“This is an important underappreciated condition that warrants wider discussion and awareness of the psychological impacts that can be associated with it. I have several menopausal patients who have a history of Adolescent Scoliosis, which is an abnormal curvature of the spine. As these women approach perimenopause depending on the extent of the curve, asymmetric loading in conjunction with declining oestrogen levels and lower bone density may impact on intervertebral disc degenerative changes. This could present with symptoms of chronic back pain, reduced mobility, poor sleep quality, feelings of negative body image, affecting self-esteem and confidence, sometimes causing social withdrawal, anxiety and depression.”

Dr Suzanne Saideman MBChB MRCGP DFSRH
GP and Menopause

 

“I’m seeing menopausal women with various bone and muscle problems.  The hormonal changes affect blood and bone chemistry.”

“A degenerative curve in adults is caused by progressive joint damage to the spinal segments, falling bone density and weakening of muscle. It presents as a C-shaped curve. It usually affects those above the age of 50. Falling hormone levels (i.e. oestrogen in women), and nutritional deficiencies, contribute to lower bone density. A number of people lose the ability to absorb and maintain adequate vitamin B12 and folate levels. Flat feet, decreased levels of exercise and less effective body balance contribute to curve formation.”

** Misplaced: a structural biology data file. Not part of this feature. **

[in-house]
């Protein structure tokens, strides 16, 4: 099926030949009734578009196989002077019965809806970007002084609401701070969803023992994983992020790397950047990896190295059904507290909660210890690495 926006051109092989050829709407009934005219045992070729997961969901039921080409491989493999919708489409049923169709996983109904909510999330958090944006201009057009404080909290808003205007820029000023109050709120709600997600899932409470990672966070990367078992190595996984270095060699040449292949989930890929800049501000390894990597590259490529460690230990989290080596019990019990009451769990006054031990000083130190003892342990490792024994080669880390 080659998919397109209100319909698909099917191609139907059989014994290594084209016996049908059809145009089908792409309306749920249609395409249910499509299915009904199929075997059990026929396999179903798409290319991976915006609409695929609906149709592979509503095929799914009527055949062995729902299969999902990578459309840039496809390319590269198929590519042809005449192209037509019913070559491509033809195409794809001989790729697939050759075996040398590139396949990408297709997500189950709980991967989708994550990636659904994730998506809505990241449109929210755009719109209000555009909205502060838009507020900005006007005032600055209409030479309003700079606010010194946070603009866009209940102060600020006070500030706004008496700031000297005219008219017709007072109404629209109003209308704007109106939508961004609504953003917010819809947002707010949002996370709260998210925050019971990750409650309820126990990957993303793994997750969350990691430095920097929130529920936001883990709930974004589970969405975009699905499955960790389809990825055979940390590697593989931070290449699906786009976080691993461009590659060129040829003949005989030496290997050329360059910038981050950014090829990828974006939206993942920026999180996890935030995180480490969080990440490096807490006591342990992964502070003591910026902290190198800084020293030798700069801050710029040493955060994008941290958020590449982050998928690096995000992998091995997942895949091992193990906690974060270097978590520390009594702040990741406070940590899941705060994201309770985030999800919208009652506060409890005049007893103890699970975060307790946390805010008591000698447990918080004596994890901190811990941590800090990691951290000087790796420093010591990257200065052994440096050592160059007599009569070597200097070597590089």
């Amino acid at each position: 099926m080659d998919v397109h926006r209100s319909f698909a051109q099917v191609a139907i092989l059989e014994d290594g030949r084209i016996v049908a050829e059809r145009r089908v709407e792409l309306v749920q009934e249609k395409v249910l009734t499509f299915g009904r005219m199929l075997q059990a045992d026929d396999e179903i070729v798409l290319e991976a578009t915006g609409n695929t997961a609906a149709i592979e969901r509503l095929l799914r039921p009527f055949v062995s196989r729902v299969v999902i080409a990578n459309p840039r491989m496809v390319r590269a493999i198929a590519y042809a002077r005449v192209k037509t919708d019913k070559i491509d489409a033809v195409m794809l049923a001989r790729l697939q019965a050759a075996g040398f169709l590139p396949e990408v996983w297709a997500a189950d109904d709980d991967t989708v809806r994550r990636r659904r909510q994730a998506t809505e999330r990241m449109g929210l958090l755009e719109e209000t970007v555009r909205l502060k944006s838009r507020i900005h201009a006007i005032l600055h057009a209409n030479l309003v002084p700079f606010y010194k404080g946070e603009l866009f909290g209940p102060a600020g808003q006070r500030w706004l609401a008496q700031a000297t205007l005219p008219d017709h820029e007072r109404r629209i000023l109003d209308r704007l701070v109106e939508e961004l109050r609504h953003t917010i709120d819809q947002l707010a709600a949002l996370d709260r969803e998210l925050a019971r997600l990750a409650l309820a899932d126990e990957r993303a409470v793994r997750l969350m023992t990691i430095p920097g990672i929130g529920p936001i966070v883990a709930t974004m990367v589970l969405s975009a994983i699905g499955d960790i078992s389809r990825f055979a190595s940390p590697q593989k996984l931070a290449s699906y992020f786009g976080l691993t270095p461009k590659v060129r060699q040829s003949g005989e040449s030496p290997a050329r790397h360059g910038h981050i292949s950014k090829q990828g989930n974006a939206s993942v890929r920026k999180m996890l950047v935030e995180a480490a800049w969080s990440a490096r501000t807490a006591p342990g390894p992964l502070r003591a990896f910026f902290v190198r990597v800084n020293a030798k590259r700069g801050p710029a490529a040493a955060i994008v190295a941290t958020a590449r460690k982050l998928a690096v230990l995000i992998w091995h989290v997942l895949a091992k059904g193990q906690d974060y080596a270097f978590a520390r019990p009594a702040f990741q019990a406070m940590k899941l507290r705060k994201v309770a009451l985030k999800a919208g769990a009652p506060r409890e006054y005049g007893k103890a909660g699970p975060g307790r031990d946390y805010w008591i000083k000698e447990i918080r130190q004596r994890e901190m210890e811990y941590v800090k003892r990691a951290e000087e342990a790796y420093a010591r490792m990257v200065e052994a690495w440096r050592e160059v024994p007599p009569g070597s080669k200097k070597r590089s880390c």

John Rutherford. Caroline Freedman.
The Scoliosis Handbook of Safe and Effective Exercises Pre and Post Surgery

John Rutherford adds

“Postural deficits and falling exercise levels contribute, as well as hormone deficits and mineral and vitamin deficiencies from reduced stomach absorption.  Existing idiopathic scoliosis affects 2% of population.”

“Degenerative scoliosis can be up to 30%

“Also degenerative mainly affects the lumbar spine with minimal curve in the thoracic spine and further, menopause can make an existing idiopathic scoli worse.”

John Rutherford MCSP DC HCPC
www.backpainspecialistslondon.co.uk/p>

 

Resistance training with weights or any load bearing exercise is proven to increase bone density. Here are three of Caroline’s favourite exercises from The Scoliosis Handbook

z Upright Row

Upright Row
The Scoliosis Handbook